Tales of the Israeli Diaspora

March 29 2016

In her short-story collection entitled The Best Place on Earth, recently published in the U.S., Ayelet Tsabari writes about Israelis who have left their native land, Israelis who have returned there from abroad, and Israelis who have stayed home. Adam Kirsch writes in his review:

[E]ach story in the book comes at the question of Israeliness from a slightly different angle. Several of the characters we meet are, like the author, expats in Canada; others are spiritual seekers trying to find themselves in India. But even the ones who stay in Israel are haunted by a sense of belonging elsewhere. Tsabari writes about Yemenite immigrants who cherish the old customs (her own background is Yemenite), a Filipina nurse who sends money home to her daughter, and a girl who is homesick for the Sinai settlement where she grew up, now part of Egypt. To be Israeli, she suggests, is to feel the tug of war between Israel and abroad, no matter where you live. In such a young country, virtually everyone can call somewhere else home. . . .

In each case, Tsabari shows that Israeliness is not an answer but a question, one that must be continually posed even when it seems to have been left behind. In this sense, Tsabari’s stories are in the main tradition of Jewish literature, which is similarly obsessed with the meaning of identity, the way it is inherited, and how it shapes and misshapes the soul. To read Tsabari is to see Israeliness, which was intended as a remedy for the ills of Diasporic Jewishness, turn into a new kind of Diasporic identity. It is a fascinating transformation, and The Best Place on Earth may be the herald of a whole new genre of Jewish literature.

Read more at Tablet

More about: Arts & Culture, Canadian Jewry, Israel, Israeli literature, Jewish literature, Yeridah


When It Comes to Peace with Israel, Many Saudis Have Religious Concerns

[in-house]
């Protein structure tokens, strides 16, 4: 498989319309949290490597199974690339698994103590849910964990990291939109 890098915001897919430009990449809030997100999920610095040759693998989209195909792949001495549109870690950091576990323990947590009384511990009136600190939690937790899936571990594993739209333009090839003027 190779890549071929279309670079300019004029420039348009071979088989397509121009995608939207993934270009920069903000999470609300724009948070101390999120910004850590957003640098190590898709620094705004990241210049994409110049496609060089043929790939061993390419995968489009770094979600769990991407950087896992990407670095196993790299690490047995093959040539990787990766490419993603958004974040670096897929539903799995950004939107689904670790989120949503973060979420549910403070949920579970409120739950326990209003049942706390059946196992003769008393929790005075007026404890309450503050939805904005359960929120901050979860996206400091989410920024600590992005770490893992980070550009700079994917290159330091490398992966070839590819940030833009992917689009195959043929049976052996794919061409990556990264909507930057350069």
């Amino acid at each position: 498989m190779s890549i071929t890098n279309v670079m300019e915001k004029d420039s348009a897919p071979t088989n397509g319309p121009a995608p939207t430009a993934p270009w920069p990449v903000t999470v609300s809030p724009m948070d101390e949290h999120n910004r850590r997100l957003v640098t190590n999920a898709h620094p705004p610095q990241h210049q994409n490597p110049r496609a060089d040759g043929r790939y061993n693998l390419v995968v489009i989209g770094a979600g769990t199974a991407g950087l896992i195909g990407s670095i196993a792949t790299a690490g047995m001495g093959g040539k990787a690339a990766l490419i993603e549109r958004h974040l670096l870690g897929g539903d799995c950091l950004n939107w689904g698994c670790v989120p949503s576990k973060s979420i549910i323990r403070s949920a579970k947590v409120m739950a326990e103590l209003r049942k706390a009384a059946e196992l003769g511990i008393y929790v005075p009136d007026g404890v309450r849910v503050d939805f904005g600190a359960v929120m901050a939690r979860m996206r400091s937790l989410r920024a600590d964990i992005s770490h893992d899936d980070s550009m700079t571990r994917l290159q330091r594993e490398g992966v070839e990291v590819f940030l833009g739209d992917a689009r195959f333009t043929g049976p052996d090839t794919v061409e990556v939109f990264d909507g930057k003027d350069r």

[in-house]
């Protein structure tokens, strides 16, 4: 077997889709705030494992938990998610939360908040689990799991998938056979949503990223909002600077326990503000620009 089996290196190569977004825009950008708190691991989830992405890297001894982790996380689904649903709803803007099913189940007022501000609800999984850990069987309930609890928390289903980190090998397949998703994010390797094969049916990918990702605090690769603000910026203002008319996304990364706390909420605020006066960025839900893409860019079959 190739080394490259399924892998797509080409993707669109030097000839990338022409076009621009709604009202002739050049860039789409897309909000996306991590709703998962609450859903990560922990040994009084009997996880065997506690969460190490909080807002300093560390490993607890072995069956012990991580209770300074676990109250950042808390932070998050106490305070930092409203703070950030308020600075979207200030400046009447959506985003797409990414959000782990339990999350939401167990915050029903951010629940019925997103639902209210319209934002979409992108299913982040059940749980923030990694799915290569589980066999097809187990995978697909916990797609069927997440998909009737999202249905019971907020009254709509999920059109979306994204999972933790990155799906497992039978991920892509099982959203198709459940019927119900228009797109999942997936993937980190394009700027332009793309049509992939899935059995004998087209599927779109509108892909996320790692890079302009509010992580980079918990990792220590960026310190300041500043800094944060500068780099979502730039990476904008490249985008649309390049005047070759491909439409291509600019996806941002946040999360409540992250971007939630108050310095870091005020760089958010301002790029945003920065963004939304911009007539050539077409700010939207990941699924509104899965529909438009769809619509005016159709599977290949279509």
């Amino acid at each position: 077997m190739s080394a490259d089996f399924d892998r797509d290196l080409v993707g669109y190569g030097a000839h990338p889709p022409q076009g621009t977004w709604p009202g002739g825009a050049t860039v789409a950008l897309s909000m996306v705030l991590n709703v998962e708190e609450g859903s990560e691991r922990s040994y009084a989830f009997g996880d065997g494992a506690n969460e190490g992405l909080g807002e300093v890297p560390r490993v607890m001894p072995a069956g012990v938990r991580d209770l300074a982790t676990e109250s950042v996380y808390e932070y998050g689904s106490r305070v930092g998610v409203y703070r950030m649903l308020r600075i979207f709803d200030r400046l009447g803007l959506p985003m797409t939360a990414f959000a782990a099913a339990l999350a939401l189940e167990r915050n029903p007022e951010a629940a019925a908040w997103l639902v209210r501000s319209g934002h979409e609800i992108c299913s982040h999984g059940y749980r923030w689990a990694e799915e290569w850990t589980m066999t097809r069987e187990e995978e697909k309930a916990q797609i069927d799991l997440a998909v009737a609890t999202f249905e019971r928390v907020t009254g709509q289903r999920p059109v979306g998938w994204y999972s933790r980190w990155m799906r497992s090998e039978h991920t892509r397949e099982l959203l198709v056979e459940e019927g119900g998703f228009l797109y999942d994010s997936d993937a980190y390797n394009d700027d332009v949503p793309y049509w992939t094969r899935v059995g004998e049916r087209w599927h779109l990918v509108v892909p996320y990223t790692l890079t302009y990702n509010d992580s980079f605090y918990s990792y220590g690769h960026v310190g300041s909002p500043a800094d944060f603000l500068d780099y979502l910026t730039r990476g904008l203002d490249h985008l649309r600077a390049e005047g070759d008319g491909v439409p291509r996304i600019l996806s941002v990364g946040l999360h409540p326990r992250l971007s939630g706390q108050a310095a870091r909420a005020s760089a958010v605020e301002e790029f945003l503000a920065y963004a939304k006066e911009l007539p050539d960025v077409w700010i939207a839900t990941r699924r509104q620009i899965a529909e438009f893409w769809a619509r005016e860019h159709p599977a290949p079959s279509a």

Sept. 22 2023

While roughly a third of Saudis are willing to cooperate with the Jewish state in matters of technology and commerce, far fewer are willing to allow Israeli teams to compete within the kingdom—let alone support diplomatic normalization. These are just a few results of a recent, detailed, and professional opinion survey—a rarity in Saudi Arabia—that has much bearing on current negotiations involving Washington, Jerusalem, and Riyadh. David Pollock notes some others:

When asked about possible factors “in considering whether or not Saudi Arabia should establish official relations with Israel,” the Saudi public opts first for an Islamic—rather than a specifically Saudi—agenda: almost half (46 percent) say it would be “important” to obtain “new Israeli guarantees of Muslim rights at al-Aqsa Mosque and al-Haram al-Sharif [i.e., the Temple Mount] in Jerusalem.” Prioritizing this issue is significantly more popular than any other option offered. . . .

This popular focus on religion is in line with responses to other controversial questions in the survey. Exactly the same percentage, for example, feel “strongly” that “our country should cut off all relations with any other country where anybody hurts the Quran.”

By comparison, Palestinian aspirations come in second place in Saudi popular perceptions of a deal with Israel. Thirty-six percent of the Saudi public say it would be “important” to obtain “new steps toward political rights and better economic opportunities for the Palestinians in the West Bank and Gaza.” Far behind these drivers in popular attitudes, surprisingly, are hypothetical American contributions to a Saudi-Israel deal—even though these have reportedly been under heavy discussion at the official level in recent months.

Therefore, based on this analysis of these new survey findings, all three governments involved in a possible trilateral U.S.-Saudi-Israel deal would be well advised to pay at least as much attention to its religious dimension as to its political, security, and economic ones.

Read more at Washington Institute for Near East Policy

More about: Islam, Israel-Arab relations, Saudi Arabia, Temple Mount